Danielle Kurtzleben

Danielle Kurtzleben is a political reporter assigned to NPR's Washington Desk. She appears on NPR shows, writes for the web, and is a regular on the NPR Politics Podcast. She is covering the 2020 presidential election, with particular focuses on on economic policy and gender politics.

Before joining NPR in 2015, Kurtzleben spent a year as a correspondent for Vox.com. As part of the site's original reporting team, she covered economics and business news.

Prior to Vox.com, Kurtzleben was with U.S. News & World Report for nearly four years, where she covered the economy, campaign finance and demographic issues. As associate editor, she launched Data Mine, a data visualization blog on usnews.com.

A native of Titonka, Iowa, Kurtzleben has a bachelor's degree in English from Carleton College. She also holds a master's degree in global communication from George Washington University's Elliott School of International Affairs.

Copyright 2018 NPR. To see more, visit http://www.npr.org/.

ARUN RATH, HOST:

The State Department's latest dump of Hillary Clinton's emails may dominate the news cycle in the coming days, but her campaign also released another crucial document on Friday — a clean bill of health for the Democratic front-runner.

The confirmation comes from Lisa Bardack, a New York-based doctor who has been Clinton's physician since 2001. In a letter, she declares Clinton "a healthy-appearing female," saying that Clinton exercises regularly, eats plenty of vegetables and fruits, doesn't smoke, and "drinks alcohol only occasionally."

"Well, if I ever ran for office, I'd do better as a Democrat than as a Republican," Donald Trump told Playboy in 1990. "And that's not because I'd be more liberal, because I'm conservative. But the working guy would elect me. He likes me."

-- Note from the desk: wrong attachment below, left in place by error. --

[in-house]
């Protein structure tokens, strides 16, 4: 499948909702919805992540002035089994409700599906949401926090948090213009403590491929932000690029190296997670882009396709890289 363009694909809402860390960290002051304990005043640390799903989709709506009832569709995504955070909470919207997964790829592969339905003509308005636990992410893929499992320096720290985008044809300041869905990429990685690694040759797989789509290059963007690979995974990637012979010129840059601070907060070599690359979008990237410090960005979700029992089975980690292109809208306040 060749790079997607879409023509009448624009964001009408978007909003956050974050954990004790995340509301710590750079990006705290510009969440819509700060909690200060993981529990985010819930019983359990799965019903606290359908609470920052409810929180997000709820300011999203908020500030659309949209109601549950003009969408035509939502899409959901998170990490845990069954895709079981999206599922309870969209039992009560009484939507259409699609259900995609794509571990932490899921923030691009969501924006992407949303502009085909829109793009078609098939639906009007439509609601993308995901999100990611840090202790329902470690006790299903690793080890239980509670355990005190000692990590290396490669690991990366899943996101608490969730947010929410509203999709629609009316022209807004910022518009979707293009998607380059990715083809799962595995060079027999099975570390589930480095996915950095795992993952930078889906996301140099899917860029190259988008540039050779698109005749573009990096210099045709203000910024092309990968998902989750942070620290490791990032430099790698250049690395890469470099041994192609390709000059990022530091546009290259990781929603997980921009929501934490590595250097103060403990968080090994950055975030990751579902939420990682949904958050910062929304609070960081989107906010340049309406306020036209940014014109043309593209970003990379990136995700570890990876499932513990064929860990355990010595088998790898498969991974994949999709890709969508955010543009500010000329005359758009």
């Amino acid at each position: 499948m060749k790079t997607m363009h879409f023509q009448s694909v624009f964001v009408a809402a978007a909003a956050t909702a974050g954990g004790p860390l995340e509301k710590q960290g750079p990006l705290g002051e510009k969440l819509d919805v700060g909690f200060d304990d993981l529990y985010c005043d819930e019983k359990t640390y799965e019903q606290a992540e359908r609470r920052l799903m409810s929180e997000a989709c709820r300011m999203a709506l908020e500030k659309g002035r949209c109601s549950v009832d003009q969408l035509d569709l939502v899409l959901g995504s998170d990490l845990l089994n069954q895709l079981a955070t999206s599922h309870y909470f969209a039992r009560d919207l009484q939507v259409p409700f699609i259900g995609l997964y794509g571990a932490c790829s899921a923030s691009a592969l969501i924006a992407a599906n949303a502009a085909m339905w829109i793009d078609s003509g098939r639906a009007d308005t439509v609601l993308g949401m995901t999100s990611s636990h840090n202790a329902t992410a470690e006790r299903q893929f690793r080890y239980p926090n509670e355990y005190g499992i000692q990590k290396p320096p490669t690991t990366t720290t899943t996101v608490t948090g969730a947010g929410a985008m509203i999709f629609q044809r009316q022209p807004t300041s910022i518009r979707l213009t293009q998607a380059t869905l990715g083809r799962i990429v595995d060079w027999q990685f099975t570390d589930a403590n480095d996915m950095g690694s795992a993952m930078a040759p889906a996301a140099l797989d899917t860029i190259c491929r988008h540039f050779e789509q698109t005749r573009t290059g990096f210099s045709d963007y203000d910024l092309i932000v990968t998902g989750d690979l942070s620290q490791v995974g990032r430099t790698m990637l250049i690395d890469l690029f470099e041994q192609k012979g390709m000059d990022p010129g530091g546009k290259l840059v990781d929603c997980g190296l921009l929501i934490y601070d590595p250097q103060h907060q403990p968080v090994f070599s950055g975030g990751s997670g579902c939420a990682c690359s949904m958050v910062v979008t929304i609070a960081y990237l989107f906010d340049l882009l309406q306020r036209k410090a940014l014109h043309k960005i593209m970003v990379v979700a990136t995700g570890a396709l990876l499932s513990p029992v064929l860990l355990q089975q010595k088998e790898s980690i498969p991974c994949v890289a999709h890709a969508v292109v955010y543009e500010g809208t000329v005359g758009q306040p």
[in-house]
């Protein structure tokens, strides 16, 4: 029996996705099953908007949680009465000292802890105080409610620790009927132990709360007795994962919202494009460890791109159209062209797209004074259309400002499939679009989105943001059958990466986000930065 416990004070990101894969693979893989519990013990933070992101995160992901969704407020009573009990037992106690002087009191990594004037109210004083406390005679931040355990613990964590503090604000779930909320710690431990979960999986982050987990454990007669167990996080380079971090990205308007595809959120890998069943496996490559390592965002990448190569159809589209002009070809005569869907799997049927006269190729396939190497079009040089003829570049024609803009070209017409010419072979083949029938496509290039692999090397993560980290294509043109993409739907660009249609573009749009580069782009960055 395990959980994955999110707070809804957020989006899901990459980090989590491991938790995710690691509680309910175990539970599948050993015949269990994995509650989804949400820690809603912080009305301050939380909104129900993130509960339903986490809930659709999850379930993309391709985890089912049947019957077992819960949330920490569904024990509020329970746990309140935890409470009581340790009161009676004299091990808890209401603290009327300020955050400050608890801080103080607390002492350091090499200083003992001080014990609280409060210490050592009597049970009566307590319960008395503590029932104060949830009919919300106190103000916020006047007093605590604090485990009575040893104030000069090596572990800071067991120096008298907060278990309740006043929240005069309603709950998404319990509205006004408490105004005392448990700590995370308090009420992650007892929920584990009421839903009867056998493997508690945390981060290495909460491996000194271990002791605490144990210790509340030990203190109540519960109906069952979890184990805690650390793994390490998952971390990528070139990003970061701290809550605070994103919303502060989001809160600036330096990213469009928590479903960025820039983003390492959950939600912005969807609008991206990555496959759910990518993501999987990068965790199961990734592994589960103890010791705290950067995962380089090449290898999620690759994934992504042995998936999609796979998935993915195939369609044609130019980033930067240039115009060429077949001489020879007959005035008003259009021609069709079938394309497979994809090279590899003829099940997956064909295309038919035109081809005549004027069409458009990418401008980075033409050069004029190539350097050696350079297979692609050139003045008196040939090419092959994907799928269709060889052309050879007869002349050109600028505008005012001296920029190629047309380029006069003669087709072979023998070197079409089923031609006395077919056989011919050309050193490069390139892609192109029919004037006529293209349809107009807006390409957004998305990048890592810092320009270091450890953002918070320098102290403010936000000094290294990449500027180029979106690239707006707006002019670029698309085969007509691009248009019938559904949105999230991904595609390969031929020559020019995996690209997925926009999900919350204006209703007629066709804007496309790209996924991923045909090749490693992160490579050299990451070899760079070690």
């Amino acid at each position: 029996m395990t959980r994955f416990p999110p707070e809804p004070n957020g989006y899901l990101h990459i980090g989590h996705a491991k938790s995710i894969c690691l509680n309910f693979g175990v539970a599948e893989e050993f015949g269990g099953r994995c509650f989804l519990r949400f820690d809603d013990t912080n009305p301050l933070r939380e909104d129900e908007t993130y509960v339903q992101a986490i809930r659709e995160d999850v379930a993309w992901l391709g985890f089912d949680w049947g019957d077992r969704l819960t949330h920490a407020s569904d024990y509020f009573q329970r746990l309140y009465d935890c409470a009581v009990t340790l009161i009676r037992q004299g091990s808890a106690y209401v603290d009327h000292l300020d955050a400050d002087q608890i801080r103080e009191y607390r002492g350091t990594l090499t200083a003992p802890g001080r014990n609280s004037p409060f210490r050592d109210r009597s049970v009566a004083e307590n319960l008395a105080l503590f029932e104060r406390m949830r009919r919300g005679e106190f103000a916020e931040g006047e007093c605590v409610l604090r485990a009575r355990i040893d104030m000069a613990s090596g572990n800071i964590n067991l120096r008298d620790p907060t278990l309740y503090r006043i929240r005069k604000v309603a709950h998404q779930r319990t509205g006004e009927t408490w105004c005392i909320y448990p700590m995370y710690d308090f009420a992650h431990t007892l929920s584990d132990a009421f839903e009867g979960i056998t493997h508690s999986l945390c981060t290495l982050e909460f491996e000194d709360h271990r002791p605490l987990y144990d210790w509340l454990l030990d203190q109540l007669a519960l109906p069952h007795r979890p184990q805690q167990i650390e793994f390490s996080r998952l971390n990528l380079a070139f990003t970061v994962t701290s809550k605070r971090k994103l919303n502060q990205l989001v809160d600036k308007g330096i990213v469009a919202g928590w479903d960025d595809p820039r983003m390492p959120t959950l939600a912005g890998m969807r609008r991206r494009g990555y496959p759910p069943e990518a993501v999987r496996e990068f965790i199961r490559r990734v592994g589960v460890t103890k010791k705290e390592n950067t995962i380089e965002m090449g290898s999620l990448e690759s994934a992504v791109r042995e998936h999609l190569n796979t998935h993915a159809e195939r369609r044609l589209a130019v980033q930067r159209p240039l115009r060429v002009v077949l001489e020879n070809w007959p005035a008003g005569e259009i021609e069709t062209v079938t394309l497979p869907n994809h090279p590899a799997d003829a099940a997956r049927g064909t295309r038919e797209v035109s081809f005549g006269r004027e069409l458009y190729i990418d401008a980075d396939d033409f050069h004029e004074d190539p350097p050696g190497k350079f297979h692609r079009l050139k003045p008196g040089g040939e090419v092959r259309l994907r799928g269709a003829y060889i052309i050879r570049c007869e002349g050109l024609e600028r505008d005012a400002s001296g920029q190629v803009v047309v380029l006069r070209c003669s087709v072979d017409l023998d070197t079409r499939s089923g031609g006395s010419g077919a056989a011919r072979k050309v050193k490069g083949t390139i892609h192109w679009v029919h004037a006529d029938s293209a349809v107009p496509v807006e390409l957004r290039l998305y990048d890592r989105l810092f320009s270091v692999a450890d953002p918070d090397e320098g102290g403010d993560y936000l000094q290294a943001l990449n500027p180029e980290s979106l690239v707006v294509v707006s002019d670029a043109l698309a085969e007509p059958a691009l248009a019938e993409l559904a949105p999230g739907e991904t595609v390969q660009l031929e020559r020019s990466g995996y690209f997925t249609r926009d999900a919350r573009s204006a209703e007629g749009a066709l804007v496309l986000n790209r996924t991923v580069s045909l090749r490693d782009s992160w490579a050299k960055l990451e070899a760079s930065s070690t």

Hillary Clinton laid out some lofty goals for her presidency in a speech on Friday.

"My mission from my first day as president to the last will be to raise the incomes of hardworking Americans so they can once again afford a middle-class life," she said. "This is the defining economic challenge not only of this election but our time."

Congress is one tiny step closer to funding America's highways, as the Senate decided Wednesday night to open debate on their transportation bill as the July 31 deadline looms. The Highway Trust Fund has been in dire straits the last few years, spending more than it's taking in. Because it gets its money from the federal gas tax, the trust fund has suffered as cars have grown more fuel-efficient and some Americans have cut back on their driving.

Barack Obama said before the New Hampshire primary during his contentious primary with Hillary Clinton in 2008 that she was "likable enough." The quip got him in trouble with Clinton supporters, but Clinton's likability is at the heart of her candidacy in 2016.

Clinton has a massive lead among Democratic candidates, but polls out in key swing states Wednesday raise warning signs for her candidacy.

Donald Trump held a kickoff event for his South Carolina campaign on Tuesday, and his speech was, to put it mildly, a doozy. Speaking in Sun City, S.C., without the aid of a TelePrompTer — because "Maybe when you run for president you shouldn't be allowed to use a TelePrompTer, because you find out what you're getting" — he was defensive, brash, angry, funny and self-aggrandizing.

In a Monday speech, Hillary Clinton focused on a trend that millions of Americans know all too intimately: declining incomes.

The Clinton campaign is calling the phenomenon of stagnant wages "the defining economic challenge of our time," and as debates and primaries draw ever closer, it's becoming clear that jump-starting Americans' wages is going to be the defining challenge of the election. Candidates are furiously trying to differentiate themselves on how to deal with unstoppable phenomena.

A Recent, Scary Problem

Jeb Bush released more tax returns than any other presidential candidate in history. Over 33 years, the former Florida governor's campaign said he paid an average effective tax rate of 36 percent.

... depending on how you calculate it.

That's a confusing number, and it obscures three decades in which Bush's income climbed slowly, then explosively.

Jeb Bush's presidential candidacy announcement this week, after months of campaigning, came as no surprise. One small surprise that did pop up in his remarks, however, was a lofty goal he has set for himself as president — to grow the economy at a 4 percent rate if he's elected.

He expounded on the claim Wednesday in Iowa.

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